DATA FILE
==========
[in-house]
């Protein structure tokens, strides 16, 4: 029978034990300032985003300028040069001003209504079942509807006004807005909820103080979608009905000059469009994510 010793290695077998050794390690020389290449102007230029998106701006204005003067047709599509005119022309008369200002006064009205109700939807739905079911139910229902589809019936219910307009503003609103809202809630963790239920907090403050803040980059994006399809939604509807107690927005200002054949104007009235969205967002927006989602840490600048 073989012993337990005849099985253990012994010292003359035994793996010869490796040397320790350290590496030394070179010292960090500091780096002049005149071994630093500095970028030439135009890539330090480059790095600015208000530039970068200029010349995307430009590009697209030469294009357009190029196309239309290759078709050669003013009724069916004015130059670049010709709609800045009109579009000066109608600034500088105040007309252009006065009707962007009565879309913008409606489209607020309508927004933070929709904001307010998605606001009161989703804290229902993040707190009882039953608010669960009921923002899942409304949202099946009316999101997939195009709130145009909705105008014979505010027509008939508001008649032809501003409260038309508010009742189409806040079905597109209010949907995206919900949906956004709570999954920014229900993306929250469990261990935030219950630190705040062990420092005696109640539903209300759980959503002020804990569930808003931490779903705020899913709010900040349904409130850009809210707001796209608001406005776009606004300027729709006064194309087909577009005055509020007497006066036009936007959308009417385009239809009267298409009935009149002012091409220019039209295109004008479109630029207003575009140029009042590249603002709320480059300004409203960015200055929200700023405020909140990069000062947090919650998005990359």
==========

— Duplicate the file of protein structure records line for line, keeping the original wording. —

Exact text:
[in-house]
């Protein structure tokens, strides 16, 4: 029978034990300032985003300028040069001003209504079942509807006004807005909820103080979608009905000059469009994510 010793290695077998050794390690020389290449102007230029998106701006204005003067047709599509005119022309008369200002006064009205109700939807739905079911139910229902589809019936219910307009503003609103809202809630963790239920907090403050803040980059994006399809939604509807107690927005200002054949104007009235969205967002927006989602840490600048 073989012993337990005849099985253990012994010292003359035994793996010869490796040397320790350290590496030394070179010292960090500091780096002049005149071994630093500095970028030439135009890539330090480059790095600015208000530039970068200029010349995307430009590009697209030469294009357009190029196309239309290759078709050669003013009724069916004015130059670049010709709609800045009109579009000066109608600034500088105040007309252009006065009707962007009565879309913008409606489209607020309508927004933070929709904001307010998605606001009161989703804290229902993040707190009882039953608010669960009921923002899942409304949202099946009316999101997939195009709130145009909705105008014979505010027509008939508001008649032809501003409260038309508010009742189409806040079905597109209010949907995206919900949906956004709570999954920014229900993306929250469990261990935030219950630190705040062990420092005696109640539903209300759980959503002020804990569930808003931490779903705020899913709010900040349904409130850009809210707001796209608001406005776009606004300027729709006064194309087909577009005055509020007497006066036009936007959308009417385009239809009267298409009935009149002012091409220019039209295109004008479109630029207003575009140029009042590249603002709320480059300004409203960015200055929200700023405020909140990069000062947090919650998005990359």